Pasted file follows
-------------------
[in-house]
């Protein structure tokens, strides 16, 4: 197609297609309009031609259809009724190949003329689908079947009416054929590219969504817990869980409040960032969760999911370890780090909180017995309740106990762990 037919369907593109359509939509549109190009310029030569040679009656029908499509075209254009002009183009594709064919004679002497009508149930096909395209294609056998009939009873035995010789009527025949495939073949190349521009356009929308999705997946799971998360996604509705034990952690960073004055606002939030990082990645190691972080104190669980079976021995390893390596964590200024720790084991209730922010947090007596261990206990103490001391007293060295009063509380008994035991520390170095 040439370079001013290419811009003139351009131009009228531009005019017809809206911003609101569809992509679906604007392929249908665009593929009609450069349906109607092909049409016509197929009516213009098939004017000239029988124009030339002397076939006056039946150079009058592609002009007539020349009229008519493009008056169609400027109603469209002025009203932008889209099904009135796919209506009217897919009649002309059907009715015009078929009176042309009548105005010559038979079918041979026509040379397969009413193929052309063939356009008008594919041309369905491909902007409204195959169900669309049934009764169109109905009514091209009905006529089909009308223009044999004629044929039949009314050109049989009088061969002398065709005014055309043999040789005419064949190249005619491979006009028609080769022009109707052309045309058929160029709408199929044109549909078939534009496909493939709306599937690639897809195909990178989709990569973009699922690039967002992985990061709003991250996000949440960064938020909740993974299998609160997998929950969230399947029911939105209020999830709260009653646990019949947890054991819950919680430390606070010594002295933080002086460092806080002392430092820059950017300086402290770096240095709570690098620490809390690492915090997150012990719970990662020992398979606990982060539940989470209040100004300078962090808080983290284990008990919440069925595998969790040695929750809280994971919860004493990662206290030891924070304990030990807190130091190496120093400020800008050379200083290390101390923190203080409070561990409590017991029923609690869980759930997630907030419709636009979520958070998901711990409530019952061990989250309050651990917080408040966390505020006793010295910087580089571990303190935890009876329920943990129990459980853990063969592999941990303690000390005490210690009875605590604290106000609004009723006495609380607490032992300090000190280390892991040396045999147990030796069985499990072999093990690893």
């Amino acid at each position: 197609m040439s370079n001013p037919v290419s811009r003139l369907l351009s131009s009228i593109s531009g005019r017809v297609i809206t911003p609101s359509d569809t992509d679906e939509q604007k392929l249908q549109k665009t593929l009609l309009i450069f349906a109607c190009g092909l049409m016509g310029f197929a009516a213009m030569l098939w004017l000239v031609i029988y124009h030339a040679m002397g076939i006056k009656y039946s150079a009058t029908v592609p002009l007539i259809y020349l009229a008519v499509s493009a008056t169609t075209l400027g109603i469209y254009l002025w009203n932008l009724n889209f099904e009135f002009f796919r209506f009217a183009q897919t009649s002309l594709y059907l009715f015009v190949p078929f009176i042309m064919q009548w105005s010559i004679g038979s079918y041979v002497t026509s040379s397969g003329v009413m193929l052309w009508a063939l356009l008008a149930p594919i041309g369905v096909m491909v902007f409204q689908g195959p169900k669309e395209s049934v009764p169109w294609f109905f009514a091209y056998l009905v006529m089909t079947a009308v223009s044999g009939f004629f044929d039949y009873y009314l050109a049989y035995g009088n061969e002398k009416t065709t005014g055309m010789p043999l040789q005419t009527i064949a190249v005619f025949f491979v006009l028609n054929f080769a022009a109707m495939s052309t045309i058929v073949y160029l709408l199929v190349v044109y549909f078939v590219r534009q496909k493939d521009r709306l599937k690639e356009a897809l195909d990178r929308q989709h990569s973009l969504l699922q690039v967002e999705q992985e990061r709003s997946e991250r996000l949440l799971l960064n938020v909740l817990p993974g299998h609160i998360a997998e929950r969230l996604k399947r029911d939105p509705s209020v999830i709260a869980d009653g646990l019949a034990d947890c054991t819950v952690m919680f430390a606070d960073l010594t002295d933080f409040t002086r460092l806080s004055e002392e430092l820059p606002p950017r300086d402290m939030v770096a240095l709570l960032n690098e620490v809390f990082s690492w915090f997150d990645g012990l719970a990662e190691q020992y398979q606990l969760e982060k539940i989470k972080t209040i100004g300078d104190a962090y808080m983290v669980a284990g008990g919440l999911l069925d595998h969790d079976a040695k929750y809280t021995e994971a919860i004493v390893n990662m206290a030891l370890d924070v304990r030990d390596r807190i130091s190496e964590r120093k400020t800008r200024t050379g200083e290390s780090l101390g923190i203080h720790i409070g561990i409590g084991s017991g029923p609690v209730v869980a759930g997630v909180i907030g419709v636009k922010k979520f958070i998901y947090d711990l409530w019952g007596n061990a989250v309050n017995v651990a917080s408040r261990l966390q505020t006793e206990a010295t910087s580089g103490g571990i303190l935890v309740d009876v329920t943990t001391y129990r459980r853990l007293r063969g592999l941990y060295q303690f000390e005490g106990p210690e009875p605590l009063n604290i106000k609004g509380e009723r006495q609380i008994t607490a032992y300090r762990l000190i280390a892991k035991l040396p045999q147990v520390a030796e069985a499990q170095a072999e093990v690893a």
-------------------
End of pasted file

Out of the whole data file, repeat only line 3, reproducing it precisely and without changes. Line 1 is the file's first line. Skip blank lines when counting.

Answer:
């Amino acid at each position: 197609m040439s370079n001013p037919v290419s811009r003139l369907l351009s131009s009228i593109s531009g005019r017809v297609i809206t911003p609101s359509d569809t992509d679906e939509q604007k392929l249908q549109k665009t593929l009609l309009i450069f349906a109607c190009g092909l049409m016509g310029f197929a009516a213009m030569l098939w004017l000239v031609i029988y124009h030339a040679m002397g076939i006056k009656y039946s150079a009058t029908v592609p002009l007539i259809y020349l009229a008519v499509s493009a008056t169609t075209l400027g109603i469209y254009l002025w009203n932008l009724n889209f099904e009135f002009f796919r209506f009217a183009q897919t009649s002309l594709y059907l009715f015009v190949p078929f009176i042309m064919q009548w105005s010559i004679g038979s079918y041979v002497t026509s040379s397969g003329v009413m193929l052309w009508a063939l356009l008008a149930p594919i041309g369905v096909m491909v902007f409204q689908g195959p169900k669309e395209s049934v009764p169109w294609f109905f009514a091209y056998l009905v006529m089909t079947a009308v223009s044999g009939f004629f044929d039949y009873y009314l050109a049989y035995g009088n061969e002398k009416t065709t005014g055309m010789p043999l040789q005419t009527i064949a190249v005619f025949f491979v006009l028609n054929f080769a022009a109707m495939s052309t045309i058929v073949y160029l709408l199929v190349v044109y549909f078939v590219r534009q496909k493939d521009r709306l599937k690639e356009a897809l195909d990178r929308q989709h990569s973009l969504l699922q690039v967002e999705q992985e990061r709003s997946e991250r996000l949440l799971l960064n938020v909740l817990p993974g299998h609160i998360a997998e929950r969230l996604k399947r029911d939105p509705s209020v999830i709260a869980d009653g646990l019949a034990d947890c054991t819950v952690m919680f430390a606070d960073l010594t002295d933080f409040t002086r460092l806080s004055e002392e430092l820059p606002p950017r300086d402290m939030v770096a240095l709570l960032n690098e620490v809390f990082s690492w915090f997150d990645g012990l719970a990662e190691q020992y398979q606990l969760e982060k539940i989470k972080t209040i100004g300078d104190a962090y808080m983290v669980a284990g008990g919440l999911l069925d595998h969790d079976a040695k929750y809280t021995e994971a919860i004493v390893n990662m206290a030891l370890d924070v304990r030990d390596r807190i130091s190496e964590r120093k400020t800008r200024t050379g200083e290390s780090l101390g923190i203080h720790i409070g561990i409590g084991s017991g029923p609690v209730v869980a759930g997630v909180i907030g419709v636009k922010k979520f958070i998901y947090d711990l409530w019952g007596n061990a989250v309050n017995v651990a917080s408040r261990l966390q505020t006793e206990a010295t910087s580089g103490g571990i303190l935890v309740d009876v329920t943990t001391y129990r459980r853990l007293r063969g592999l941990y060295q303690f000390e005490g106990p210690e009875p605590l009063n604290i106000k609004g509380e009723r006495q609380i008994t607490a032992y300090r762990l000190i280390a892991k035991l040396p045999q147990v520390a030796e069985a499990q170095a072999e093990v690893a």